The dinner menu has a lot of innovative items. They’re also open late, till 1 a.m.

Food is kind of pricey–dim sum runs $1.90, $2.80 or $3.80 per order. Almost nothing on the dinner menu is under $10.


The Kitchen [San Gabriel Valley]
formerly NYC Jumbo Seafood
203 W. Valley Blvd., Alhambra
626-289-4828
Locater

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Checking out the Kitchen

North Hollywood’s World of Bakeries

North Hollywood has a surprising variety of ethnic bakeries, and Das Ubergeek is your self-appointed guide:

For bolillos, you need to go to Panaderia Las Americas.

For Cuban bread and fantastic pastries, go to Porto’s.

For chorny khleb (Russian-style sour rye black bread) go to Blackjack Market.

For lavash and pita, go to Karabagh Market.

For sourdough, go to Tallyrand Restaurant, but don’t sit in any of the seats if you have clean trousers on…get the sourdough to go.

For standard pastries, go to Belwood Bakery.

For Portuguese pastries, go to Nata’s Pastries.

For Chinese-made cakes, go to Hing Lung Bakery.

For Filipino baked goods (pandesal, etc.) go to Good-Ha or the Seafood City bakery one block north of there.

For baguettes, croissants and wonderful mini-pies, go to La Spaghettata at the Studio City Farmer’s Market on Sunday mornings.

If you can make it to Eagle Rock, Eagle Rock Italian Bakery is worth it.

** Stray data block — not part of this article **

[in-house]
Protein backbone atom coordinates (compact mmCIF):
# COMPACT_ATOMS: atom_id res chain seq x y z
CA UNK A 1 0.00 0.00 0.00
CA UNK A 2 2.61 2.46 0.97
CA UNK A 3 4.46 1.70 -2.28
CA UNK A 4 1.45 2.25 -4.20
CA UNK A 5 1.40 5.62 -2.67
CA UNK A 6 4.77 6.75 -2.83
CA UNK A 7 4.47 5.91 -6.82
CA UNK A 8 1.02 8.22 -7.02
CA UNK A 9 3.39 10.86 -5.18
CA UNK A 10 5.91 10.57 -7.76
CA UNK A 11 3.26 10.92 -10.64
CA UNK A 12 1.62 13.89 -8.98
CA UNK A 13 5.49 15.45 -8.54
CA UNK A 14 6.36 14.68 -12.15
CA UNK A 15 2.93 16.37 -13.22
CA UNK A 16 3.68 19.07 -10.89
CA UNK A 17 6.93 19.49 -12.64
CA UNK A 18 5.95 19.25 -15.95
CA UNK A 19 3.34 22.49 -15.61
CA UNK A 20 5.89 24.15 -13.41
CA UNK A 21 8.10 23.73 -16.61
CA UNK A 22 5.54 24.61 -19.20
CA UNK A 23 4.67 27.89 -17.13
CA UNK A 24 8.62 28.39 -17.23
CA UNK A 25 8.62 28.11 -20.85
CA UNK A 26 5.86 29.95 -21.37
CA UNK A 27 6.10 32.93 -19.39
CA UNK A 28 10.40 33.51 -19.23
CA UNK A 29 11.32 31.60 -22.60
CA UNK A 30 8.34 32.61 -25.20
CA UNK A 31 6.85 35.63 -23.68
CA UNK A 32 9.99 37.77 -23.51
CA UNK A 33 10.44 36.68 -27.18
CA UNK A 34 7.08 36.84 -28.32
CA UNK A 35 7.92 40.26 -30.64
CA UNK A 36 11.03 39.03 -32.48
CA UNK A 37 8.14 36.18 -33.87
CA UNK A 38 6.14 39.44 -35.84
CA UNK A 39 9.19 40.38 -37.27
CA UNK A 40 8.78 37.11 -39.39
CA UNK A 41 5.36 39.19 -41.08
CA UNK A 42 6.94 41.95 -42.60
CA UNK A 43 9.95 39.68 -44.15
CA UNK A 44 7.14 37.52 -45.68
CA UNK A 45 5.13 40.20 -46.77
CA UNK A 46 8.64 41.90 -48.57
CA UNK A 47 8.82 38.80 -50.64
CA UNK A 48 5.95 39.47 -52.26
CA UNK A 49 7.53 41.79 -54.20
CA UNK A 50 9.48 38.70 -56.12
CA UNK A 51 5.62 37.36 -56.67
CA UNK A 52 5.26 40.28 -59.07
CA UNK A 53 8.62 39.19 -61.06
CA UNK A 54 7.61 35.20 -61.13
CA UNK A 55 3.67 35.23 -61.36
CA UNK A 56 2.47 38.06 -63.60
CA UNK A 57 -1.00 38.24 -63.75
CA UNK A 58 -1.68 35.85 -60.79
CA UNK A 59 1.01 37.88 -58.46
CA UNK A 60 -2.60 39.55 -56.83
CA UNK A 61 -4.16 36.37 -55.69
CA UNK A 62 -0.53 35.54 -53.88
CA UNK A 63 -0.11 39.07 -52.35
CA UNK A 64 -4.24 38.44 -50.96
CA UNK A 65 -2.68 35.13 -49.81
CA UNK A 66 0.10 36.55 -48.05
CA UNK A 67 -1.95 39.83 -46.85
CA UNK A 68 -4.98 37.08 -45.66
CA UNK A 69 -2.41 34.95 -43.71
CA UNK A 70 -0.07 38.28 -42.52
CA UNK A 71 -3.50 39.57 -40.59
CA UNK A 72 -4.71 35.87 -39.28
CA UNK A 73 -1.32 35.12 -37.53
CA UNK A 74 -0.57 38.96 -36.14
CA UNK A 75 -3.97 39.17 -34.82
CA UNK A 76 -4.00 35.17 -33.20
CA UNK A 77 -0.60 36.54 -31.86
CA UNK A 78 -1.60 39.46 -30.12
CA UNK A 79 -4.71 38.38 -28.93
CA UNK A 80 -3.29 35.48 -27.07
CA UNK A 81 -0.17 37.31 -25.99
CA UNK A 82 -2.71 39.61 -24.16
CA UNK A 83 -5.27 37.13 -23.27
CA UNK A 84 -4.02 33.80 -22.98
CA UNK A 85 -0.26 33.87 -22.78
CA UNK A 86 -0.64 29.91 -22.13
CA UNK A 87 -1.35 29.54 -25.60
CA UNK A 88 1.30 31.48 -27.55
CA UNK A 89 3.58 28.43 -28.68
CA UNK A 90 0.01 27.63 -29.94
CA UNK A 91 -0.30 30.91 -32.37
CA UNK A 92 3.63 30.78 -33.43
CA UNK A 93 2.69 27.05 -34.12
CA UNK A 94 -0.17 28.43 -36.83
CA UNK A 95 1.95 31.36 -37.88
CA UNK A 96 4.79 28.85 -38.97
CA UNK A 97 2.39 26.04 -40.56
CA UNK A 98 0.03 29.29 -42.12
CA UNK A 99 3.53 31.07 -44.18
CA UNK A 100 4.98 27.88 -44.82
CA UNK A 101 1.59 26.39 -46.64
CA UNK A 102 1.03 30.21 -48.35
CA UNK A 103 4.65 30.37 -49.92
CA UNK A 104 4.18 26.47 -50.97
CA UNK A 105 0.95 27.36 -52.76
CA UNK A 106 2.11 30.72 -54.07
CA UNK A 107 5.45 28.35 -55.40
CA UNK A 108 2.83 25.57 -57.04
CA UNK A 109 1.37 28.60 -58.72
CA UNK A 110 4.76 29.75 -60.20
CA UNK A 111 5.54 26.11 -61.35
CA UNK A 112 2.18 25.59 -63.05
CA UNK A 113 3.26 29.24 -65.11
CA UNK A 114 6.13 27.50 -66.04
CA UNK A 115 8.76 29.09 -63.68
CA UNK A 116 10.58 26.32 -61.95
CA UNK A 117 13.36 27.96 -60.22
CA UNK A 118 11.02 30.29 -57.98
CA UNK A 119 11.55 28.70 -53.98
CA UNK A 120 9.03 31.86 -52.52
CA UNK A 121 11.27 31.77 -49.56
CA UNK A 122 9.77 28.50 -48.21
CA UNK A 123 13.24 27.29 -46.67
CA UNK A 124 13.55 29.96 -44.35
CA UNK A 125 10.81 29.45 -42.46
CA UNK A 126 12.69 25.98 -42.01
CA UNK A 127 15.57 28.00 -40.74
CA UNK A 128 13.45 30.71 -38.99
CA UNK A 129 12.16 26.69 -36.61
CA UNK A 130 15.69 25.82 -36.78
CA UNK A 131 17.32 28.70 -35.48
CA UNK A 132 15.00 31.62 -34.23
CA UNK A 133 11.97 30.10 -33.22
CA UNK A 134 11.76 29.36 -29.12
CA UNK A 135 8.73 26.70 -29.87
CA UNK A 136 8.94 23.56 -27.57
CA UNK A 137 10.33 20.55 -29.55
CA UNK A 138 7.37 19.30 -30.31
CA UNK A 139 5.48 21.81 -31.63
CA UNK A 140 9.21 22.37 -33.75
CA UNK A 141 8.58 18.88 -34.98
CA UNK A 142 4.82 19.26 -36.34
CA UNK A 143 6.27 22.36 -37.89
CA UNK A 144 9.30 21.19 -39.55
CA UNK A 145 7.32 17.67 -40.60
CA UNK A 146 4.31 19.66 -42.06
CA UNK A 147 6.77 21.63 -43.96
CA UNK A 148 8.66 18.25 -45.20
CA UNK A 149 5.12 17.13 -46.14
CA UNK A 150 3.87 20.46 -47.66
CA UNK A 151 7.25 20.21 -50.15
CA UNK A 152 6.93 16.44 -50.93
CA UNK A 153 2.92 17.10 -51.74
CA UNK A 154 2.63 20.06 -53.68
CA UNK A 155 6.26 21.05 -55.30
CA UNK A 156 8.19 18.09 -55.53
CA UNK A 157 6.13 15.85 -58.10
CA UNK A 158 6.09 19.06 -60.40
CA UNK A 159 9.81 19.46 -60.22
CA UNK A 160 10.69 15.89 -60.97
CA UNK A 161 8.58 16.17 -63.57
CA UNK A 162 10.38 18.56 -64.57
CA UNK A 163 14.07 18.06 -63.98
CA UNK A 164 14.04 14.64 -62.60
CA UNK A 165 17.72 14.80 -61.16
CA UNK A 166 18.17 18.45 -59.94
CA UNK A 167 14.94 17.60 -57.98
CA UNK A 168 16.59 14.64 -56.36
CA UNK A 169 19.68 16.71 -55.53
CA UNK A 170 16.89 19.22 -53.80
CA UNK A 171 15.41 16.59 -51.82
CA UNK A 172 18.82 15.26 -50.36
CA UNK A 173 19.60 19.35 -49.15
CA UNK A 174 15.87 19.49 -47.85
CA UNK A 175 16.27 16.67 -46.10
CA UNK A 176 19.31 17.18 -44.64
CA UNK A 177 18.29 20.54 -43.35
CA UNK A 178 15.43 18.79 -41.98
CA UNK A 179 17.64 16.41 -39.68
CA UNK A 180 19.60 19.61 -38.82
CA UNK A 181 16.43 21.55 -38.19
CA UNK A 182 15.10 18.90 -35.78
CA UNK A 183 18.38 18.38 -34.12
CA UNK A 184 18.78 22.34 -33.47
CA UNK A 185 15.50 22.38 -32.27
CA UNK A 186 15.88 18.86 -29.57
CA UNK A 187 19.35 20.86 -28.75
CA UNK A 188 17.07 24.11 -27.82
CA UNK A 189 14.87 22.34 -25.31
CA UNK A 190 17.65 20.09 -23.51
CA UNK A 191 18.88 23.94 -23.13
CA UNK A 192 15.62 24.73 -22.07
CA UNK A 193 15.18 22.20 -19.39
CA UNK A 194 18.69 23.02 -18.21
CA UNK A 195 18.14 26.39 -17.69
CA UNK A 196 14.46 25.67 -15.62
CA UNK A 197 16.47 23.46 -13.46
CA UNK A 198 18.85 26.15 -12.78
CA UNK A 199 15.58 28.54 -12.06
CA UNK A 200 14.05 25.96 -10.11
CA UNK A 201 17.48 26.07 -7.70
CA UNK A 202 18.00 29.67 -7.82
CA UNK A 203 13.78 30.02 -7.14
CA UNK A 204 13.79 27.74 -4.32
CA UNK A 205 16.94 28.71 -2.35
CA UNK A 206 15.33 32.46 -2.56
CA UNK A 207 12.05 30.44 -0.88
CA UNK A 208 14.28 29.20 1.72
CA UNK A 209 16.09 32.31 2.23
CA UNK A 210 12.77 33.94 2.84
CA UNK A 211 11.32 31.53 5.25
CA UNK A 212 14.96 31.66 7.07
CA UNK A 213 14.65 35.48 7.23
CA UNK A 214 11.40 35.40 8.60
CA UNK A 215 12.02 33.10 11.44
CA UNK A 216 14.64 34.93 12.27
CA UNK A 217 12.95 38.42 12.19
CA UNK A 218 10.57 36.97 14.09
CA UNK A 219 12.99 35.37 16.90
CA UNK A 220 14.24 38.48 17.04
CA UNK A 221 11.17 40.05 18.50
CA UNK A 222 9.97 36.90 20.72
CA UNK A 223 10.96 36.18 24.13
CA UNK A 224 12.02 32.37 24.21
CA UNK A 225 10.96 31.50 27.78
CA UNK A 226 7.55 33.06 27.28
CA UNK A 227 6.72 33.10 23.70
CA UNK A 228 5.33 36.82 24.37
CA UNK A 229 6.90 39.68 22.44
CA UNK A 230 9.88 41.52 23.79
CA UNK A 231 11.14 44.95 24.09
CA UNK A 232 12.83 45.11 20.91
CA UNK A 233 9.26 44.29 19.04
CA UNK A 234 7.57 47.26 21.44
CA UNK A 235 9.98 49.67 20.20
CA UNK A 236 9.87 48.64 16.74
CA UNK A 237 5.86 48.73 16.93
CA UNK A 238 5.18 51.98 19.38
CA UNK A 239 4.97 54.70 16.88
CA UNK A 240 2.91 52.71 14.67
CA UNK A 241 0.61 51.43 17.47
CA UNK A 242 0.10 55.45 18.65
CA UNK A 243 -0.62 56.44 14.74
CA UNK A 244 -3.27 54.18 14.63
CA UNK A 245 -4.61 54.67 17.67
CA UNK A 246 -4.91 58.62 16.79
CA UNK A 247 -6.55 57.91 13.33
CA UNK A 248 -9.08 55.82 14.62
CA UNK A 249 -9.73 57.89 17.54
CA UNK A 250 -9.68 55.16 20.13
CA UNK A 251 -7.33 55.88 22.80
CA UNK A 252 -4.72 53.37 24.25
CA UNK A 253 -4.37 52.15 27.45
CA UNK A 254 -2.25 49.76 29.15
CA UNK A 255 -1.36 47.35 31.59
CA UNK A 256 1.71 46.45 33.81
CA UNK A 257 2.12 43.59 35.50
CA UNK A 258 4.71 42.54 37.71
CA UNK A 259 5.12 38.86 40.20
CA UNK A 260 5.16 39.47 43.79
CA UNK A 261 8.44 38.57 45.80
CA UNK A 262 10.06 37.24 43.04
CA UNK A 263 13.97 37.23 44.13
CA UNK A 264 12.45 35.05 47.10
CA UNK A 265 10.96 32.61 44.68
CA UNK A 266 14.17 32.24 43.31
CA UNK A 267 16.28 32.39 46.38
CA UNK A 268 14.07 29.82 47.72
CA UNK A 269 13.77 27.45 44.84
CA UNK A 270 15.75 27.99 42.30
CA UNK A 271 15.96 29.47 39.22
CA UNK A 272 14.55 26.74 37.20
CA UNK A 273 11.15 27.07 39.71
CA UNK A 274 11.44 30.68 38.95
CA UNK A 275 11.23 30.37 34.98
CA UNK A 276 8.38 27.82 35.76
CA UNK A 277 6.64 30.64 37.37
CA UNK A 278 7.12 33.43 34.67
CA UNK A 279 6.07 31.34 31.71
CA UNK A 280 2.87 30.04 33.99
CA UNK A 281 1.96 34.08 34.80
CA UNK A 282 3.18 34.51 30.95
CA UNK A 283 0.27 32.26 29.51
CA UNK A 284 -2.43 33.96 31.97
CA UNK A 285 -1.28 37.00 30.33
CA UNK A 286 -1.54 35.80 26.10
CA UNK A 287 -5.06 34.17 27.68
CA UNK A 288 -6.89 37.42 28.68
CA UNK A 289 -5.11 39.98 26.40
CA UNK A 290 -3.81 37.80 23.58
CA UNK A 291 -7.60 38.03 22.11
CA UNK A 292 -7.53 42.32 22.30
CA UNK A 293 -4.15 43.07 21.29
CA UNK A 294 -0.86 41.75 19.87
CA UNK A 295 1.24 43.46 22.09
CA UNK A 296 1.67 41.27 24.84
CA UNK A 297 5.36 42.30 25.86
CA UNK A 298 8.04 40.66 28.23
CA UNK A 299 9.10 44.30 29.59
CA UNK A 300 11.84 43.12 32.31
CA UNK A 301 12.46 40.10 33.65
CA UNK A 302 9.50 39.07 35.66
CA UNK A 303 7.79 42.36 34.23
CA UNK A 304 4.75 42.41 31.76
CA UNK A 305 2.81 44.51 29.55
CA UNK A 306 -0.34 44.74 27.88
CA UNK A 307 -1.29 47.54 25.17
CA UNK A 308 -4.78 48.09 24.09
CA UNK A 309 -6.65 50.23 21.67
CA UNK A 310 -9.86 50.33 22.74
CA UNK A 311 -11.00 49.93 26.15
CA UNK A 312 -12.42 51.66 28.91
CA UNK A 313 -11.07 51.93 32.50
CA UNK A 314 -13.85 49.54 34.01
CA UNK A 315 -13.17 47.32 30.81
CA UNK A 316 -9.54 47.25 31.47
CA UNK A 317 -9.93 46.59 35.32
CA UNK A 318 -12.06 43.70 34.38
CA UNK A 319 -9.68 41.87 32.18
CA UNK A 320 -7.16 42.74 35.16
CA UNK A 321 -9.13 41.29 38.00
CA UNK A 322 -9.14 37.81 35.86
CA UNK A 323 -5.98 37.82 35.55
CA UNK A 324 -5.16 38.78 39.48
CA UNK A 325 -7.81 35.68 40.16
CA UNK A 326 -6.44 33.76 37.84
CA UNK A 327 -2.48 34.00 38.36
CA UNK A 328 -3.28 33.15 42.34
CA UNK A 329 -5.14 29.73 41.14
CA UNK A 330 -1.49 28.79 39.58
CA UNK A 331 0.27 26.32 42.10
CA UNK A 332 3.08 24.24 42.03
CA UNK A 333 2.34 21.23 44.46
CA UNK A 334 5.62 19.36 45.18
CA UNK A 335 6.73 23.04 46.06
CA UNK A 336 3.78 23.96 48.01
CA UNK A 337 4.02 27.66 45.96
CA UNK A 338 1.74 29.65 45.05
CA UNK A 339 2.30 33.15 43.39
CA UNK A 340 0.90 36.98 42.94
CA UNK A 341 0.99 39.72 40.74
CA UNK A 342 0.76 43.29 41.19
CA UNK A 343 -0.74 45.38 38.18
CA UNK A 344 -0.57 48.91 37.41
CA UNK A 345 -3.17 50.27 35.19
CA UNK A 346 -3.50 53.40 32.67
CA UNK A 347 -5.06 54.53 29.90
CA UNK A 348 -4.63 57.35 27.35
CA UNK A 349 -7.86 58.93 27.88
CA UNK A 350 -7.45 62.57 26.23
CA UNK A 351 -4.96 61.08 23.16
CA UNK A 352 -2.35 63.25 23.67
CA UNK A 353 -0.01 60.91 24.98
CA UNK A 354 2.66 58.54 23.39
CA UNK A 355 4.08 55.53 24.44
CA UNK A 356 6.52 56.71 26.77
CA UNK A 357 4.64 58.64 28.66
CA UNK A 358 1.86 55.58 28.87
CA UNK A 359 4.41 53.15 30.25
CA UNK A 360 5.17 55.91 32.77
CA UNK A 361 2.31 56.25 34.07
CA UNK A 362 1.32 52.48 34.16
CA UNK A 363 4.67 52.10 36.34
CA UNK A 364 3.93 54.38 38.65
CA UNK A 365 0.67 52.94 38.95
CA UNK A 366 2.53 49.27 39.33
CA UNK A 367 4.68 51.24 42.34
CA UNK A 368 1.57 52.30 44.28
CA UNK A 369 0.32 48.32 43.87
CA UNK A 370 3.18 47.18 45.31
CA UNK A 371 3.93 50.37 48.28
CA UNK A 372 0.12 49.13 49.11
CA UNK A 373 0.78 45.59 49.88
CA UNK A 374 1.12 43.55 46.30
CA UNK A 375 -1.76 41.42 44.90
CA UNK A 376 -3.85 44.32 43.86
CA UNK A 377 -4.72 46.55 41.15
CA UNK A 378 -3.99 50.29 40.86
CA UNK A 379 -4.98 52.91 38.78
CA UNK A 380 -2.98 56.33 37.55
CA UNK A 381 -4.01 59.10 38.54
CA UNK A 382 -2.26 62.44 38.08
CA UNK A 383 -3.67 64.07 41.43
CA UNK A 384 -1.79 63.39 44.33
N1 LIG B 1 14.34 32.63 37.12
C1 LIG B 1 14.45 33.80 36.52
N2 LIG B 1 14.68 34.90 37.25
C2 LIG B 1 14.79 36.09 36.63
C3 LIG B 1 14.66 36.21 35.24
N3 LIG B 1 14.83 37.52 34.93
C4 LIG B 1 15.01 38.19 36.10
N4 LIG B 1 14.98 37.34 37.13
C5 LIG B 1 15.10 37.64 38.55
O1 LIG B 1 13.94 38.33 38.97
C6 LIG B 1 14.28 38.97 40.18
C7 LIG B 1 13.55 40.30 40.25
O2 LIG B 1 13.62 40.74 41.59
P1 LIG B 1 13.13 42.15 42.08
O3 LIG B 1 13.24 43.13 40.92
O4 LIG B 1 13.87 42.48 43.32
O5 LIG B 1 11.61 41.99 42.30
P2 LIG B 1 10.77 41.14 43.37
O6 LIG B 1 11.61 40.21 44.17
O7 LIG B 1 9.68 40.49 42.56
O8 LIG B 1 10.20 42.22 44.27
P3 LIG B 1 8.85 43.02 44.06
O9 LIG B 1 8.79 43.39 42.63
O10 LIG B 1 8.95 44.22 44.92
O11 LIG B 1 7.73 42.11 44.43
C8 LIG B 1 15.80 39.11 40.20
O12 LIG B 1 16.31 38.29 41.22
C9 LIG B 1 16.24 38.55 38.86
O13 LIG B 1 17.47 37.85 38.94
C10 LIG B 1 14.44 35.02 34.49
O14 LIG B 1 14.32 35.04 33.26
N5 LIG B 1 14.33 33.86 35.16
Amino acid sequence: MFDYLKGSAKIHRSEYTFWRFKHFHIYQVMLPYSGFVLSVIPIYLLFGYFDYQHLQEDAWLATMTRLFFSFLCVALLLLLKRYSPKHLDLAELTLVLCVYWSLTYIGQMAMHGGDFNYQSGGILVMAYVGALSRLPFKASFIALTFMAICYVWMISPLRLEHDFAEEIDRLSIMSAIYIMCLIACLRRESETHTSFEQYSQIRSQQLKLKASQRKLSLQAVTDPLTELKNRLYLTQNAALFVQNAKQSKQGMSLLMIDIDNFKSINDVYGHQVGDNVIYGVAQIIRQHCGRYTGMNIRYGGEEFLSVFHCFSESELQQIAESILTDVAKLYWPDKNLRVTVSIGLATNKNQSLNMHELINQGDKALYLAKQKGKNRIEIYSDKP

Finally, a bit out of the way but so, so worth it is Berolina Bakery, a Swedish bakery with very, very good pastries and prinsesstarta and outstanding bread.

And for a classic kosher bakery, adds GVDub, go to Continental, where they make wonderful rye (especially onion rye) and pumpernickel as well as excellent rugelach, cookies, strudel, and even some Israeli desserts. Their chocolate babka is fab, adds Das Ubergeek, but for regular babka (non-kosher) go to Olive Marketplace; and for challah, cross the street for Sam’s.


Panaderia Las Americas [East San Fernando Valley]
15047 Roscoe Blvd., Panorama City
818-893-2747
Map

Porto’s Bakery [East San Fernando Valley]
3614 W. Magnolia, Hollywood Way, Burbank
818-846-9100
Map

Blackjack Market [East San Fernando Valley]
12643 Sherman Way # G, North Hollywood
818-759-7818
Map

Karabagh Market [East San Fernando Valley]
13747 Victory Blvd., Van Nuys
818-781-4411
Map

Tallyrand Restaurant [East San Fernando Valley]